A few things about Zane Lowe: He saved a guy’s life at the NME Awards in 2006, he was the first person to play “Crazy” by Gnarls Barkley on the radio, and his show on BBC Radio One, which has been going for almost a decade, has become known for iconic interviews with people like Eminem, Kanye West, and Rick Rubin.
The thing that most people don’t know, though, is that Zane Lowe started making music before he became a radio DJ. He started out in the early 1990s with rap group Urban Disturbance, released two albums with the band Breaks Co-Op (which included a single that won Song of the Year in New Zealand, his home country) and, in the last few years, has been producing and co-writing with a bunch of artists—including Tinie Tempah, Chase and Status, and Example.
Most recently he’s worked with Sam Smith. You know—the guy who’s only gone and sold enough records to break both Britain and America and has a voice that can coax grandmothers back from the menopause. The track is called “Restart,” the video was released yesterday, and you’ll be hearing it around a lot soon.
Because I had forgotten about Zane Lowe’s secret music past—and because he’s worked with some exciting people—I called him up to talk about our greatest love: music.
Noisey: So this is hardly the beginning of your music career. You’re an OG. You started out rapping, what, back in the early 90s?
Zane: I was inspired by the rap records at the time in New Zealand and was part of a small rap scene that was starting out. Me and my friends used to listen to Tribe and Hieroglyphics and Leaders of the New School and eventually things like Biggie, Wu-Tang, and everything else. We were immersed in that world.
Was the idea to be rap superstars?
We would try and impress each other really—which is the art of rap, looking to your peers and trying to blow them away with a verse. We made an album, we toured, and then it ran its course. To be honest with you, it’s a part of my life—you’re a teenager going into your early twenties, touring the country, playing shows, writing rhymes—it’s the perfect transition from adolescence to adulthood. Since then I’ve remained loyal to rap music. I love making beats, but I wouldn’t dream of getting on the mic now.
Never? I can’t believe you haven’t tried to bust a freestyle with one of the guests on your radio show.
The last time I got on a mic and rapped—in all seriousness—was about 17 years ago at a party. From memory, my friend took me aside afterwards and was like, “You need to stop.”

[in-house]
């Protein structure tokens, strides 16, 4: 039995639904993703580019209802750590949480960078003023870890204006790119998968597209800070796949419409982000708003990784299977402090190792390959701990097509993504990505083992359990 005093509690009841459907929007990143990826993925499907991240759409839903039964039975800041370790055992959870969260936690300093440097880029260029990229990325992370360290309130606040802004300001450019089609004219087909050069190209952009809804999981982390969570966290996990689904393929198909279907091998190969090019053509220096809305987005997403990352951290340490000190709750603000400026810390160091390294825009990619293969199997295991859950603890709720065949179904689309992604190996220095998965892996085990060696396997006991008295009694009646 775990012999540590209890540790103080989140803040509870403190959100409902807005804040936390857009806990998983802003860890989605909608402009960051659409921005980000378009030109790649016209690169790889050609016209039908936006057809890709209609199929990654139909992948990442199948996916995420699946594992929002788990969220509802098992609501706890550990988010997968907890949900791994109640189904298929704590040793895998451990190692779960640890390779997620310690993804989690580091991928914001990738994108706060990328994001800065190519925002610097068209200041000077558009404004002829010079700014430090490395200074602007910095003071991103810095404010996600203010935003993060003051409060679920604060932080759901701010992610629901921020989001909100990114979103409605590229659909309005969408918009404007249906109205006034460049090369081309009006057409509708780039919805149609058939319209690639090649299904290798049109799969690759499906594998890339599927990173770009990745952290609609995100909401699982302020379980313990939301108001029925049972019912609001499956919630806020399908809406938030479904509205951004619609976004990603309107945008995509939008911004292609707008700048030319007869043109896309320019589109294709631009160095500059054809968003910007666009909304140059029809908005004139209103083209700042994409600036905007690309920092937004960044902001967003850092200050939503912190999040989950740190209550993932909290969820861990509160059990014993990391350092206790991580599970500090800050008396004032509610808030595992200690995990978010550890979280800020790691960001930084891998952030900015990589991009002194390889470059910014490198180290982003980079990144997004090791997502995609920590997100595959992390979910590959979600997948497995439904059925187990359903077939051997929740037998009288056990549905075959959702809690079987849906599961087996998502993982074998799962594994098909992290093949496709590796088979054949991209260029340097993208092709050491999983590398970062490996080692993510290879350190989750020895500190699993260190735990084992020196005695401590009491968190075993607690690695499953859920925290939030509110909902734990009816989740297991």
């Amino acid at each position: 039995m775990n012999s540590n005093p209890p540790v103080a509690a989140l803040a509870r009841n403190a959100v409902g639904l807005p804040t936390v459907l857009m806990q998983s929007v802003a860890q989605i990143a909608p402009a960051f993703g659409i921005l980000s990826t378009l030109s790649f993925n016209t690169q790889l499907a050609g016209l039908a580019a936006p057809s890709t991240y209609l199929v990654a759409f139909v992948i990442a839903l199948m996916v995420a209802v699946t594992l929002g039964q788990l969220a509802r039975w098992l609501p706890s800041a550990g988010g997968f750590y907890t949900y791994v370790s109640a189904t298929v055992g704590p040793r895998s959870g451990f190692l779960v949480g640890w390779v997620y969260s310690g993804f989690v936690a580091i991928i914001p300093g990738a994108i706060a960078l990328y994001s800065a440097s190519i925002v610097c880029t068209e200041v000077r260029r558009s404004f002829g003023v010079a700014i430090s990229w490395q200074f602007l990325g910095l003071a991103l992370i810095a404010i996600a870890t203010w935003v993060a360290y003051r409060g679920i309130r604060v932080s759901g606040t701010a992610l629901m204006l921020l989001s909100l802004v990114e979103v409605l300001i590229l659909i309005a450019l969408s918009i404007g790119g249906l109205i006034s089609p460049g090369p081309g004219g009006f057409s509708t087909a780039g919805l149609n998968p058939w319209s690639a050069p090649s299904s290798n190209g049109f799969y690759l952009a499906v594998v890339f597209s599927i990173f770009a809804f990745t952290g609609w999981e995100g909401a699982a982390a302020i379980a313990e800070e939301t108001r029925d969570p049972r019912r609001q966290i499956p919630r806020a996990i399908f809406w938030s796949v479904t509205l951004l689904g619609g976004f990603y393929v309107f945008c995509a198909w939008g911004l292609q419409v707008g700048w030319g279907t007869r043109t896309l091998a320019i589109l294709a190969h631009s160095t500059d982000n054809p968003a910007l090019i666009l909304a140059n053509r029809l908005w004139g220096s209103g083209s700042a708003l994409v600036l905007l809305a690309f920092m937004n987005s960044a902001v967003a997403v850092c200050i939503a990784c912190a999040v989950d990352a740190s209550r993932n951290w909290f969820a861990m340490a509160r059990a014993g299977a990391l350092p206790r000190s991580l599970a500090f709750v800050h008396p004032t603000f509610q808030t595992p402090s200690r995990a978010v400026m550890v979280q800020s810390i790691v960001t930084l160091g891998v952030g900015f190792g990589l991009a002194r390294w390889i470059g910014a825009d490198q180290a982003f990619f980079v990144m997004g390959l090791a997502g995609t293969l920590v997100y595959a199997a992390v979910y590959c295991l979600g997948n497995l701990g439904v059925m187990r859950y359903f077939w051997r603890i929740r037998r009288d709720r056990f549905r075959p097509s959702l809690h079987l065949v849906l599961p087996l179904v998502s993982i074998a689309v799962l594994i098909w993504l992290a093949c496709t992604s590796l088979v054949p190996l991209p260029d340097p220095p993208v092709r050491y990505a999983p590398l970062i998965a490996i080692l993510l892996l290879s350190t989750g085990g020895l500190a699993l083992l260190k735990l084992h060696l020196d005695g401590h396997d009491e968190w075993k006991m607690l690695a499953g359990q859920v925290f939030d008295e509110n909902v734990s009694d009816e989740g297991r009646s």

Was that one of your own tracks or were you spitting over someone else’s?
No, man! Everyone was getting on the mic and doing silly stuff. I haven’t seriously conducted any aspect of that side of music—like, in terms of being a vocal rapper—since Urban Disturbance stopped making records. The only thing I’ve done vocally since then is contributing a few vocal textures to the Breaks Co-Op album, which is pretty common knowledge among people who own that record. Since then I’ve been focusing on producing and co-writing; I was always a producer.
You were saying earlier that you would lock yourself in the studio and make beats for hours.
It used to be that way. I would make beats every day all day from the minute I woke up to the minute I went to work.
You’re writing and producing for other people now. Do you still have time to make music for yourself?
I do. I go through phases. There’ll generally be sessions and writing sessions that are in the diary. A lot of the time you bring an idea, but primarily you are looking to collaborate from scratch. I learned that pretty quick. If you come with a full idea it can be a closed approach, and it can almost be an unattractive situation for anyone you want to work with because they’re like, “where do I fit in this? You’ve already made this thing. Let’s work on something together from scratch.” And that’s where some of the best stuff comes from. But I definitely go through stages where I feel really inspired and won’t have an outlet for those beats or songs. I’ll do it for my own personal satisfaction. So, I’ll sit down for a few months and make nothing but rap beats, or I’ll write some songs. It’s for personal enjoyment and keeps you sharp; because when you go into the studio and someone goes “I really want the bass to sound like this” you can go “Well, actually I learned that two months ago on my own.”
You can bring a massive collection of samples, too.
Yeah, it’s kind of investment, right? It doesn’t matter if you’re doing it for yourself, by yourself, for the enjoyment of yourself, or whether you’re in a room full of people trying to contribute something to an end result; you’re investing in music. You’re investing in the process of learning more, being inspired, and being around it. That’s all I’ve ever wanted to do—to be around music.